The Corinthians may have a kindred spirit in the Gospel of Mark, in the man who asks Jesus what he must do to inherit eternal life. That scene is the partner scene to the Transfiguration. It’s an odd partner, at first blush, but if you look closely at Mark’s structure, yeah, this is it. In a sense we could rephrase that man’s question as, “What do I have to do to be transfigured? How do I get clothes that white?” Jesus tells him to sell all his belongings and give the money to the poor, and then follow Jesus. The man goes away “deeply grieved”—like Jesus in Gethsemane—because he has many possessions. In this man’s case, his wealth and his stuff are gods to him just like the idols in Corinthian temples, just like the values of Corinthian culture. Jesus says, “If you want to follow God you can’t have other gods.” And he must hit home if the guy is having a Gethsemane level of grief.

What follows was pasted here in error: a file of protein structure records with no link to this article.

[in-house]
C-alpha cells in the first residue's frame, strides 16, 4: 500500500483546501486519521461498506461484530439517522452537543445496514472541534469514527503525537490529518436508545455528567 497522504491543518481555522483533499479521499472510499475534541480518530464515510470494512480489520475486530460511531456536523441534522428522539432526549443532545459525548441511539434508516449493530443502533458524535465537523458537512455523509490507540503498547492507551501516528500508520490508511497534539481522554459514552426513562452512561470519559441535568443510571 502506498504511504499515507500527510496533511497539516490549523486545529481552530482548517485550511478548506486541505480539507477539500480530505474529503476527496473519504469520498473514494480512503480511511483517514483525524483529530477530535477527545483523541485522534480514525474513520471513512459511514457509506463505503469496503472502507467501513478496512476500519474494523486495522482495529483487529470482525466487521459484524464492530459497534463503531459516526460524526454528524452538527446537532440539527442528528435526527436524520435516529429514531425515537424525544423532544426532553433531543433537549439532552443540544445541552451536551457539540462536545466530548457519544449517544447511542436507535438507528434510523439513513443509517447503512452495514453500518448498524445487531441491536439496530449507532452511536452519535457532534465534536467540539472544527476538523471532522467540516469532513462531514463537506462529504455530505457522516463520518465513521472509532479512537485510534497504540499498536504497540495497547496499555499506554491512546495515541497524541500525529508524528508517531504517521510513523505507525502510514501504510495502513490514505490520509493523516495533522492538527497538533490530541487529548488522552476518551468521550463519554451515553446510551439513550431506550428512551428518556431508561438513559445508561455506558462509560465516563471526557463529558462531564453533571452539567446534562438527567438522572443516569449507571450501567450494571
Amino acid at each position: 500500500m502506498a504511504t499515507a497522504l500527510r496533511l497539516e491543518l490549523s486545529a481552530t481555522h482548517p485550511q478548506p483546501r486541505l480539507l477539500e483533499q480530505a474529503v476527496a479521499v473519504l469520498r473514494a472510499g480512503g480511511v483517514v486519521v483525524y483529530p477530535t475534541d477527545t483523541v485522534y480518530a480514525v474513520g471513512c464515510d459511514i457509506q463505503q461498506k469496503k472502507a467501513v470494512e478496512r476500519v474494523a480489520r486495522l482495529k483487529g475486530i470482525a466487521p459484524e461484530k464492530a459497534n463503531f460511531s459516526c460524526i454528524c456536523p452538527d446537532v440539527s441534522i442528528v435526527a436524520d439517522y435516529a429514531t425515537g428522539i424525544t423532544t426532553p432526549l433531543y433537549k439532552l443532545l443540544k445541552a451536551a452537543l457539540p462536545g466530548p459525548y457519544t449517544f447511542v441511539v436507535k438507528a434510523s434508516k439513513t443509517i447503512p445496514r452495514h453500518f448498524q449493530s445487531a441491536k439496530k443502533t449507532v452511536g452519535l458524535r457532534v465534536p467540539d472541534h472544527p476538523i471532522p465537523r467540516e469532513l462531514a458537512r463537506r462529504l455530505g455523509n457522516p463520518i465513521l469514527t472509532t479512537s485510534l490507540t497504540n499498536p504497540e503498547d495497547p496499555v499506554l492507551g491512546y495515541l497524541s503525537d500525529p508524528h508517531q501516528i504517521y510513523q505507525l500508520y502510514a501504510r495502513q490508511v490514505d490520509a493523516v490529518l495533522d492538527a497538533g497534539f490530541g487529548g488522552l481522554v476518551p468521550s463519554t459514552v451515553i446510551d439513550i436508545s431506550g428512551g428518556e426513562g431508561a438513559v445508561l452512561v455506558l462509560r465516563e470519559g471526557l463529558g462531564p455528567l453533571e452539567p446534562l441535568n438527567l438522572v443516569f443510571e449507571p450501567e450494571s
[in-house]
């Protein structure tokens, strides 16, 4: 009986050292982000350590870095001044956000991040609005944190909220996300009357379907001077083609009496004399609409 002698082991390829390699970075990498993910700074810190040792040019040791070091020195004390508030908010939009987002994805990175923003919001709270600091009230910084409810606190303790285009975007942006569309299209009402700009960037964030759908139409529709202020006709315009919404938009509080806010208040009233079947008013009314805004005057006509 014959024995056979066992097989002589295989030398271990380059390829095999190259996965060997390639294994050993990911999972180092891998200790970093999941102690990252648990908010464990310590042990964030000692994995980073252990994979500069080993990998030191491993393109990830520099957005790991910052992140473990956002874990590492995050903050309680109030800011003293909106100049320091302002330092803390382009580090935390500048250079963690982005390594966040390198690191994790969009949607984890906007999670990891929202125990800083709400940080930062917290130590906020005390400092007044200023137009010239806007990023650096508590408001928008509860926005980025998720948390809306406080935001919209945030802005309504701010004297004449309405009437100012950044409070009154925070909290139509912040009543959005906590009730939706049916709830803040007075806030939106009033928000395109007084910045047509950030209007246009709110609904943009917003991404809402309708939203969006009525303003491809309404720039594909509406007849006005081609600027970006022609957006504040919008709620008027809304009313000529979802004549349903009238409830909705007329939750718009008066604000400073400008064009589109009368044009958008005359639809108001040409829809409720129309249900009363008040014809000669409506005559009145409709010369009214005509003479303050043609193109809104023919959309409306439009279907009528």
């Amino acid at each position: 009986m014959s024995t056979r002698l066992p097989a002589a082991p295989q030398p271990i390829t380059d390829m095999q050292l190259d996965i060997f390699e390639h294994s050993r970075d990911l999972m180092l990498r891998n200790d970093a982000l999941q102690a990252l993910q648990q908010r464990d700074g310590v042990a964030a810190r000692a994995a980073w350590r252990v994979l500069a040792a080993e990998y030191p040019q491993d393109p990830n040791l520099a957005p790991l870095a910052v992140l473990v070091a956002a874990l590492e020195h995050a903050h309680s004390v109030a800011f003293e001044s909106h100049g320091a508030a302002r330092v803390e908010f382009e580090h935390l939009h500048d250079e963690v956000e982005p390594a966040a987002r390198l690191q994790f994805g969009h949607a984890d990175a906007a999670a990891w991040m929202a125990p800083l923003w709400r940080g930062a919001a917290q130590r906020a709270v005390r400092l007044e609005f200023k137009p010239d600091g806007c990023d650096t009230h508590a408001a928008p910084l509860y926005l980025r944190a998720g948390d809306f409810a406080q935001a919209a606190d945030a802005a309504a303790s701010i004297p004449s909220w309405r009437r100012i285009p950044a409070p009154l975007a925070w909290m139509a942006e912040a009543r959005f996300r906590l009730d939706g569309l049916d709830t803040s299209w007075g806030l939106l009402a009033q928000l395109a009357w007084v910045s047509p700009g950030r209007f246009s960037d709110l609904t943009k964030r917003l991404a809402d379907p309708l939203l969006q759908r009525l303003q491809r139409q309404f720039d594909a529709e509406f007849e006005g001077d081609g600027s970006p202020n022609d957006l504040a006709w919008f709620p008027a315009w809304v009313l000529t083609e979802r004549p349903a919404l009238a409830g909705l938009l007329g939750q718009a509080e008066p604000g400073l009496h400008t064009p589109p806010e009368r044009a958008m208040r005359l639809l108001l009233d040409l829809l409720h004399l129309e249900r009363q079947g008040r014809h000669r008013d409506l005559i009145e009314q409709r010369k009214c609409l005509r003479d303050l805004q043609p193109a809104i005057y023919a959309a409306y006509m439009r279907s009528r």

Jesus grieves in Gethsemane. Jesus prays—God is praying!—prays that he not have to lose everything. Ultimately, he accepts: not my will, but your will be done. Jesus bears witness in his crucifixion, death, and resurrection. He pays the price of being a baptized witness. That’s how Jesus gets to wear the white gown of a baptized witness. We often say on Transfiguration that we see Jesus’ true nature shine through for a moment. We do. In Mark, that true nature is as the one whose life, death, and resurrection bear witness. Living, dying, and rising, Christ—God—frees people from the priorities of this life and builds a new community that we are all called to enter as little children. Living, dying, and rising, Christ—God—demonstrates this is difficult and costly, and we can do it because Christ is the strength by which we do it. Like the man at the tomb on Easter, we can wear the baptismal gown because Jesus wears it also.